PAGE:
Review by Tess Tabak
When a mixup sends Roxana, an 18-year-old girl, to Copenhagen, a mysterious Danish man named Soren whisks her away to live out one of his sexual fantasies.
I’m not quite sure I’d describe Open Me as an erotic novel, even though it’s marketed as such. It contains elements of that genre – the story exists in somewhat of a fantasy state. Through a series of odd circumstances, our heroine is trapped in another country, completely alone, at the mercy of an attractive stranger. But I’m hesitant to label this book erotica. There is a strong sense of the body in this book, but actually very little sex. It dwells more on the protagonist, Roxana, and her growing understanding of what it means to be a woman. She feels a strong desire at the start of the book to be acted upon, to be a completely passive participant in lovemaking. By the end, she learns that passivity isn’t all it’s cracked up to be.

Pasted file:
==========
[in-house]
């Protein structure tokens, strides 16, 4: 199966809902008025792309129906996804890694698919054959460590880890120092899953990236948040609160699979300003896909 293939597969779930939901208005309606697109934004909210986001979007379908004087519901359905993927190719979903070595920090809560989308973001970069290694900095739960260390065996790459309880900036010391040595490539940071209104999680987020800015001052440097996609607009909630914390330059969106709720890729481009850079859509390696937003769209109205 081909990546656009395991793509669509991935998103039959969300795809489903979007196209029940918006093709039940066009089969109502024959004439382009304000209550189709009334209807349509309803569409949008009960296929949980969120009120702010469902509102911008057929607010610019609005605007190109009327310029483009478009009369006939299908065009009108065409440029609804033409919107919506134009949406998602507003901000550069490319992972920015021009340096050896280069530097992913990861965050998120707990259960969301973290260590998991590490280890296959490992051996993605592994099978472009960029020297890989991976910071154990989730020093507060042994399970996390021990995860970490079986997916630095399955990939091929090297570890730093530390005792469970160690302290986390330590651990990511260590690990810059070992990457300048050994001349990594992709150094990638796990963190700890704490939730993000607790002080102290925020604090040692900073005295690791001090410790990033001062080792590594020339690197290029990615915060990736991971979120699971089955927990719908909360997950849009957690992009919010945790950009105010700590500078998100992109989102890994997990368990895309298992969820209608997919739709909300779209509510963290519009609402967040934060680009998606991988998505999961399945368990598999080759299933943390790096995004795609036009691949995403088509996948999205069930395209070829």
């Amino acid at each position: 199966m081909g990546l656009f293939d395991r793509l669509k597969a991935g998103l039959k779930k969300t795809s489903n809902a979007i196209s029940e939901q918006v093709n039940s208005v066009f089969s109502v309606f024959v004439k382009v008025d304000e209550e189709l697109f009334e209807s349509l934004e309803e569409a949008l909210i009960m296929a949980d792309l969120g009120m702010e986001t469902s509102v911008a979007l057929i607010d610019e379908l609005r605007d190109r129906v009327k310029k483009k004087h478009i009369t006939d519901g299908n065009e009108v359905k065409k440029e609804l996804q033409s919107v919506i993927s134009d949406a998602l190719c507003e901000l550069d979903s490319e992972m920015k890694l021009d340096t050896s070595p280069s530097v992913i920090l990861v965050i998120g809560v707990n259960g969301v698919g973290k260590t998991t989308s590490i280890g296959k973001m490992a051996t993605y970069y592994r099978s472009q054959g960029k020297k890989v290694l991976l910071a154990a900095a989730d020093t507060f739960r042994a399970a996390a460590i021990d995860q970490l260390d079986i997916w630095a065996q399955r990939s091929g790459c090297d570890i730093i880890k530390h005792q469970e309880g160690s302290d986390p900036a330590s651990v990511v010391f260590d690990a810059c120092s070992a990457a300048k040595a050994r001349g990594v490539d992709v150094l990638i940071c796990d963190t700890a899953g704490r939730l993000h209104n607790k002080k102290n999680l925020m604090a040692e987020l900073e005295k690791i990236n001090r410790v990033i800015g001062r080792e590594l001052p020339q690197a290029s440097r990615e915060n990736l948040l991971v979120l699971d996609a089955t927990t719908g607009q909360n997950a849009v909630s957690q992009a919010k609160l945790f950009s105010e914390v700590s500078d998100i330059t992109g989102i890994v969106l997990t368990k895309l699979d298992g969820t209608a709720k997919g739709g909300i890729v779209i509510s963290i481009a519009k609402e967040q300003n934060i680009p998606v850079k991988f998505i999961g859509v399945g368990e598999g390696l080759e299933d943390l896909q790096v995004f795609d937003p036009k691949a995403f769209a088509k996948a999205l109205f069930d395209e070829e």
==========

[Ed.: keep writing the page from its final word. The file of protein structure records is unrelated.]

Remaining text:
Erotica or not, Open Me is a gorgeously written book. The author, Lisa Locascio, takes impossible-to-describe feelings and puts words to them. Roxana talks about her “cathedral feeling,” the private thrill she felt when hearing music played on a church organ for the first time. The author has an intimate understanding of the inner workings of young girls, and the loneliness of not being able to share those special feelings. When Roxana tries to tell her best friend about the cathedral feeling, a sarcastic comment bursts the bubble. “And again I was a bag of feelings with no start and no end, a tunnel through which sensation moved.” Continue reading